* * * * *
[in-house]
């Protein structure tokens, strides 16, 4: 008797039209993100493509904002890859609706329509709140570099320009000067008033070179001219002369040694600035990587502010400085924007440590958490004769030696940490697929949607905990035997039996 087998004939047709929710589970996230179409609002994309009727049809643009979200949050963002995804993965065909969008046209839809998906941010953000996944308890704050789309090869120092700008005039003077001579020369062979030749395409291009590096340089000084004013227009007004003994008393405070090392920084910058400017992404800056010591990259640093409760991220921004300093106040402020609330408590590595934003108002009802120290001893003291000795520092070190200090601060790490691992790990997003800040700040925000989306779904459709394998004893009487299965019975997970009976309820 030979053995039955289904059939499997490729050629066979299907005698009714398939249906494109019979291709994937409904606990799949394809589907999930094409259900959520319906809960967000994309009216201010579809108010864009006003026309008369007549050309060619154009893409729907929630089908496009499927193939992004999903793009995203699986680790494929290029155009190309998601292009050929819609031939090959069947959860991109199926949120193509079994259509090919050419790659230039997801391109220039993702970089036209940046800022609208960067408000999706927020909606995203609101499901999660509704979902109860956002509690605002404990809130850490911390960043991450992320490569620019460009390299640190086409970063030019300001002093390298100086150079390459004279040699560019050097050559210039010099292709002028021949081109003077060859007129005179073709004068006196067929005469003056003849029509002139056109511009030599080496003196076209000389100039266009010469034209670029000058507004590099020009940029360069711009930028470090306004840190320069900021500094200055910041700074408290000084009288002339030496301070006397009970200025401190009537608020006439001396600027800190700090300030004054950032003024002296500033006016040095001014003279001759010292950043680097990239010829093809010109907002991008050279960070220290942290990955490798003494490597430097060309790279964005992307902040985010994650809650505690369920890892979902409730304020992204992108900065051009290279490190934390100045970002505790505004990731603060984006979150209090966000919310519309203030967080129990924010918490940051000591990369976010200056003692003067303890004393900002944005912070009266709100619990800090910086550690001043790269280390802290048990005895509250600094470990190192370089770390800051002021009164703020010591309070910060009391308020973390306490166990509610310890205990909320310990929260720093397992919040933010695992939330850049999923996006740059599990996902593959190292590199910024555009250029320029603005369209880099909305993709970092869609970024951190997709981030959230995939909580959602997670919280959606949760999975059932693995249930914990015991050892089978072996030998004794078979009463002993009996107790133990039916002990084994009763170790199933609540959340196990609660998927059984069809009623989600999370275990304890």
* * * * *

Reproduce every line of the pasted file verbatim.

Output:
[in-house]
């Protein structure tokens, strides 16, 4: 008797039209993100493509904002890859609706329509709140570099320009000067008033070179001219002369040694600035990587502010400085924007440590958490004769030696940490697929949607905990035997039996 087998004939047709929710589970996230179409609002994309009727049809643009979200949050963002995804993965065909969008046209839809998906941010953000996944308890704050789309090869120092700008005039003077001579020369062979030749395409291009590096340089000084004013227009007004003994008393405070090392920084910058400017992404800056010591990259640093409760991220921004300093106040402020609330408590590595934003108002009802120290001893003291000795520092070190200090601060790490691992790990997003800040700040925000989306779904459709394998004893009487299965019975997970009976309820 030979053995039955289904059939499997490729050629066979299907005698009714398939249906494109019979291709994937409904606990799949394809589907999930094409259900959520319906809960967000994309009216201010579809108010864009006003026309008369007549050309060619154009893409729907929630089908496009499927193939992004999903793009995203699986680790494929290029155009190309998601292009050929819609031939090959069947959860991109199926949120193509079994259509090919050419790659230039997801391109220039993702970089036209940046800022609208960067408000999706927020909606995203609101499901999660509704979902109860956002509690605002404990809130850490911390960043991450992320490569620019460009390299640190086409970063030019300001002093390298100086150079390459004279040699560019050097050559210039010099292709002028021949081109003077060859007129005179073709004068006196067929005469003056003849029509002139056109511009030599080496003196076209000389100039266009010469034209670029000058507004590099020009940029360069711009930028470090306004840190320069900021500094200055910041700074408290000084009288002339030496301070006397009970200025401190009537608020006439001396600027800190700090300030004054950032003024002296500033006016040095001014003279001759010292950043680097990239010829093809010109907002991008050279960070220290942290990955490798003494490597430097060309790279964005992307902040985010994650809650505690369920890892979902409730304020992204992108900065051009290279490190934390100045970002505790505004990731603060984006979150209090966000919310519309203030967080129990924010918490940051000591990369976010200056003692003067303890004393900002944005912070009266709100619990800090910086550690001043790269280390802290048990005895509250600094470990190192370089770390800051002021009164703020010591309070910060009391308020973390306490166990509610310890205990909320310990929260720093397992919040933010695992939330850049999923996006740059599990996902593959190292590199910024555009250029320029603005369209880099909305993709970092869609970024951190997709981030959230995939909580959602997670919280959606949760999975059932693995249930914990015991050892089978072996030998004794078979009463002993009996107790133990039916002990084994009763170790199933609540959340196990609660998927059984069809009623989600999370275990304890």